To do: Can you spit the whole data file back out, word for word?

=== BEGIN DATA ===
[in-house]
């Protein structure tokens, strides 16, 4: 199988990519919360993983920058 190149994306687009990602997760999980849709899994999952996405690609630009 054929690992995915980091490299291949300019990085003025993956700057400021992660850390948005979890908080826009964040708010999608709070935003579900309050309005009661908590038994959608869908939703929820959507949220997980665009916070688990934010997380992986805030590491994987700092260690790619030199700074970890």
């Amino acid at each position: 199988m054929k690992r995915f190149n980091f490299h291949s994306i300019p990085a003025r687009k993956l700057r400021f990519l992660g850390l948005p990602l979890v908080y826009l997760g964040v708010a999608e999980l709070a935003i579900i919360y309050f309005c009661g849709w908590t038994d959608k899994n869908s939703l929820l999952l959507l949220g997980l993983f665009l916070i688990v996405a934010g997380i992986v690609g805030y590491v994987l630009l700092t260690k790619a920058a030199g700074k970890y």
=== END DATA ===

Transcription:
[in-house]
């Protein structure tokens, strides 16, 4: 199988990519919360993983920058 190149994306687009990602997760999980849709899994999952996405690609630009 054929690992995915980091490299291949300019990085003025993956700057400021992660850390948005979890908080826009964040708010999608709070935003579900309050309005009661908590038994959608869908939703929820959507949220997980665009916070688990934010997380992986805030590491994987700092260690790619030199700074970890």
């Amino acid at each position: 199988m054929k690992r995915f190149n980091f490299h291949s994306i300019p990085a003025r687009k993956l700057r400021f990519l992660g850390l948005p990602l979890v908080y826009l997760g964040v708010a999608e999980l709070a935003i579900i919360y309050f309005c009661g849709w908590t038994d959608k899994n869908s939703l929820l999952l959507l949220g997980l993983f665009l916070i688990v996405a934010g997380i992986v690609g805030y590491v994987l630009l700092t260690k790619a920058a030199g700074k970890y």